Probation for man charged with domestic assault in Niagara

Probation for man charged with domestic assault in Niagara

On behalf of Neuberger & Partners LLP posted in Domestic Violence on Saturday July 30, 2016.

Any violent crime, and domestic assault in particular, is a serious matter. For those facing charges for domestic assault, just as serious is the need for a strong criminal defence strategy. Consider the case of a domestic assault that recently came before the court in St. Catherines, Ontario.

A 23-year old Niagara man got into a dispute with his partner, which escalated into a physical altercation. Alcohol was allegedly involved in the incident, and both parties became engaged in what the judge called a “mutual consent fight.” Reportedly, after the female victim threw a chair at the man, he proceeded to head butt her, at which point she fell down a flight of stairs. A concussion and a broken nose were the resulting injuries.

The man was arrested on Jan. 20, 2015, and spent more than five days in custody awaiting trial. In April of last year, he pleaded guilty to assault causing bodily harm. On July 25, 2016, he again appeared in court, this time to receive sentencing from a judge at the Ontario Court of Justice in St. Catharines.

During court sessions, the man’s defence lawyer presented evidence to suggest he was a good person capable of rehabilitation who had lead a troubled life. The court heard that, although he had been abandoned by his mother as a young child and been on his own since the age of 15, he had still managed to win an athletic scholarship, maintain employment, and he was receiving counselling. The judge considered all these factors, and despite the serious nature of the offense, agreed to a sentence of 12 months probation, rather than jail time.

Criminal cases, including those involving domestic assault, are not always black and white in nature, making the job of the criminal defence team very important. In cases like this one, a strong defence plan may lessen the severity of the consequences a convicted individual faces. For many accused individuals, along with those who have been convicted, the opportunities to have the courts consider less severe sentences can have dramatic impacts on the future.


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On behalf of Neuberger & Partners LLP posted in COVID-19 on Tuesday March 17, 2020.

At Neuberger and Partners, we are monitoring the COVID-19 situation and have implemented safety measures to ensure the safety of our clients and staff. Our priority is and always will be the health, well-being and safety of our staff, clients and colleagues.

We have put in place various measures to prevent and minimize the impact of COVID-19:

  • In addition to standard hand-washing habits, our staff are washing hands before and after every client interaction;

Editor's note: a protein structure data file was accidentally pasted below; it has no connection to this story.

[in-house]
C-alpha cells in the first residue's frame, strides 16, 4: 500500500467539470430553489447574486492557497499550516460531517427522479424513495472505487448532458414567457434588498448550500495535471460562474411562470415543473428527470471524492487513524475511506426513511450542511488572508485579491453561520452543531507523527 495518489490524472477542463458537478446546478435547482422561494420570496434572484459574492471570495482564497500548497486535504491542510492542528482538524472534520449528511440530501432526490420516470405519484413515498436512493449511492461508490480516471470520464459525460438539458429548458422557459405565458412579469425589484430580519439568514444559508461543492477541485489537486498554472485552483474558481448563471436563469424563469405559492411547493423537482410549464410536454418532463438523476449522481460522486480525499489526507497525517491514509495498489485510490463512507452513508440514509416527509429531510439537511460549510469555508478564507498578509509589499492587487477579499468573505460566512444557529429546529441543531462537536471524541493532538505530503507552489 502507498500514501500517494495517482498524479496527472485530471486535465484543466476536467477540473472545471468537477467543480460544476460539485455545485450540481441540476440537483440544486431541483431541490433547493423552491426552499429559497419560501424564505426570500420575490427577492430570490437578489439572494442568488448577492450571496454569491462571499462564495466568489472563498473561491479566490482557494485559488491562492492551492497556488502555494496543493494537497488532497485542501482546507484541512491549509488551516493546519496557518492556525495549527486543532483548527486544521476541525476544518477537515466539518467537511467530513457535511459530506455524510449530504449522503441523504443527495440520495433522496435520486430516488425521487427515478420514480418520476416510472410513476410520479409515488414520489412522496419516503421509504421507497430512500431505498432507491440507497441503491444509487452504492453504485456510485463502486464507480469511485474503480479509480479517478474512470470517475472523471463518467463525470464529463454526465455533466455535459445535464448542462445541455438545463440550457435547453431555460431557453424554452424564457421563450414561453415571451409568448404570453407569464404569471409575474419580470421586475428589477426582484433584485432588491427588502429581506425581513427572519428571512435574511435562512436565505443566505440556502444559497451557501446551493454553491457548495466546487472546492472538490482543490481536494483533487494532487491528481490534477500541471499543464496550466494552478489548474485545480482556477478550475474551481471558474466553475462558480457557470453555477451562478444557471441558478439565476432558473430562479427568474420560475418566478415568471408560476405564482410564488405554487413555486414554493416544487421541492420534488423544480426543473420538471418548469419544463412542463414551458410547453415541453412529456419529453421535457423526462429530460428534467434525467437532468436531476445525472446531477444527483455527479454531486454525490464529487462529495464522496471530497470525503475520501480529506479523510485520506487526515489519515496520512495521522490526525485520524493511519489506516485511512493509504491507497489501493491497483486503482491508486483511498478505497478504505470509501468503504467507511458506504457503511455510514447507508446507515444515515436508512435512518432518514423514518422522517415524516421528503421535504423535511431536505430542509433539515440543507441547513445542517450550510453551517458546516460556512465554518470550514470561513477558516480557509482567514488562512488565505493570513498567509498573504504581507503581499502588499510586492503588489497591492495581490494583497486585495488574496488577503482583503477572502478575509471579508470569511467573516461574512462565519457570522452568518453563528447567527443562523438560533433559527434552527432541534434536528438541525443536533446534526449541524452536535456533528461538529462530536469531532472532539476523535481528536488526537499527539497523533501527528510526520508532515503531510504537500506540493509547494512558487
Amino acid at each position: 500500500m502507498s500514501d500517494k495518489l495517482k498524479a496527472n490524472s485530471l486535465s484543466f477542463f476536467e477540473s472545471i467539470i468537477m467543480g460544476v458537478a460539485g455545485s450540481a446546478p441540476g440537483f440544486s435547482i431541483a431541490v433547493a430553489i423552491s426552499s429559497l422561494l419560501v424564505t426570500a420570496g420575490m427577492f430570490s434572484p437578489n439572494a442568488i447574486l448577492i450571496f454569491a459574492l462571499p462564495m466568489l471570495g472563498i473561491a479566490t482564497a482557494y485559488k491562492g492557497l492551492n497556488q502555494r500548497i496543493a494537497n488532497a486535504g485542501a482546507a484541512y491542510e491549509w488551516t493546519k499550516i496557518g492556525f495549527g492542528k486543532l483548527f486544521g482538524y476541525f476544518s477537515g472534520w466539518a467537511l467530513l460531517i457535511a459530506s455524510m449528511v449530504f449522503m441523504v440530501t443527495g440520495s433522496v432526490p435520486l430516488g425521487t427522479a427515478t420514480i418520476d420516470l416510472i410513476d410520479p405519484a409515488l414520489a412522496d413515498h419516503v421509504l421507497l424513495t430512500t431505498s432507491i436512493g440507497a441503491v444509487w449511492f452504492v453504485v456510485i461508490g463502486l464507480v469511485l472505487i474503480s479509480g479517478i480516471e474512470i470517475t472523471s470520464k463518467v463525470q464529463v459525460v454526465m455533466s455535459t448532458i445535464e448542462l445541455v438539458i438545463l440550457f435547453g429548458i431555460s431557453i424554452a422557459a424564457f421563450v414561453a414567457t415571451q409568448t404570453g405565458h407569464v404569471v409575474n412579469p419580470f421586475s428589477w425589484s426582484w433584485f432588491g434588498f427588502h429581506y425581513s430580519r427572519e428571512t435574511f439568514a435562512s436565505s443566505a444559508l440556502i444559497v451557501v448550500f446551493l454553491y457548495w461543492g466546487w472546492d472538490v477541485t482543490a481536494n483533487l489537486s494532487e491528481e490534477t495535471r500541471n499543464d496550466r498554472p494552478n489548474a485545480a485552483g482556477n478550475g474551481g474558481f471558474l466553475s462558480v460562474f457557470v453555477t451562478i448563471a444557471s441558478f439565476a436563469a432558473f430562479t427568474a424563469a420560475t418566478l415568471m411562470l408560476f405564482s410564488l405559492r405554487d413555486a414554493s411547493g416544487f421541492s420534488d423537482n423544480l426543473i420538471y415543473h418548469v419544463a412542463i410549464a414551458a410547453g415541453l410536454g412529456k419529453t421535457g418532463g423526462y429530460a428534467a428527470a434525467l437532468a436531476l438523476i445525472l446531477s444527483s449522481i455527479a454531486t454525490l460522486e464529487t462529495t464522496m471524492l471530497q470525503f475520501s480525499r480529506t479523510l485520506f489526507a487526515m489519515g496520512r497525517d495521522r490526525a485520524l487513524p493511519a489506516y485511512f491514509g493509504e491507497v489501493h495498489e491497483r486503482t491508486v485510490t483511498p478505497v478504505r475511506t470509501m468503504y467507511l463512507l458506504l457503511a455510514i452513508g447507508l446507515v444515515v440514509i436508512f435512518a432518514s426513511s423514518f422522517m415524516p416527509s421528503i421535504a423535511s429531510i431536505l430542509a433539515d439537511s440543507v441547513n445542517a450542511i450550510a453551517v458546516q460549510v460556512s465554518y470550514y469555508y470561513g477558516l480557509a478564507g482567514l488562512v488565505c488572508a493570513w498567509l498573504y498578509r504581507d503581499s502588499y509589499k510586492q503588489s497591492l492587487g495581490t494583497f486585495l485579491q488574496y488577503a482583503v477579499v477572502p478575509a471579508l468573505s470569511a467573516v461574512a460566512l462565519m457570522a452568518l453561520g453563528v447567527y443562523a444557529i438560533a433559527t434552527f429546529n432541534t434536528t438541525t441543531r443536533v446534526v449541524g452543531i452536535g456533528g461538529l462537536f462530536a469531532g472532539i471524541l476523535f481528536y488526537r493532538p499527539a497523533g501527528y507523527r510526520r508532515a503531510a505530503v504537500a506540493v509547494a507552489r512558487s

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  • Regular disinfecting of our offices, public areas, meeting rooms and board rooms as well as increasing the frequency of disinfection of higher-traffic surface areas;
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  • We will monitor and stay informed from the Government of Canada and World Health Organization for facts as they become available. We will ensure all staff and team members are educated on symptoms and are well informed on prevention and best practices.

Frequently Asked Questions:

Will the firm still run if there are closures?

  • We are committed to assisting our clients. We remain open to assist our clients at this time (following aforementioned standards for health and safety). For clients who wish to communicate with our firm virtually, we have the technology for virtual meetings and are able to respond to the needs of our clients in a manner best to protect our staff and clients’ health.

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What is the court situation? How will we deal with court closures?

  • At this time, the Superior Court of Justice is closed from March 17, 2020 to June 1, 2020 – unless a judge orders otherwise.
    If you have a March matter, your matter will be postponed to June 2, 2020.
    April matters will be postponed to June 3, 2020 and May matters will be pushed to June 4, 2020.
  • Similarly, the Ontario Court of Justice will be closed for 10 weeks for all out of custody matters in criminal practice court. In custody matters will still be addressed. It is unclear if out of custody matters such as trials or preliminary hearings will continue since the courts have left this decision to the discretion of the judges. However, Bail courts will remain open for the time being.
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We will be open and available for any questions, comments or concerns. Please call (416) 364-3111 for any further information.

Stay safe and healthy,

Joseph Neuberger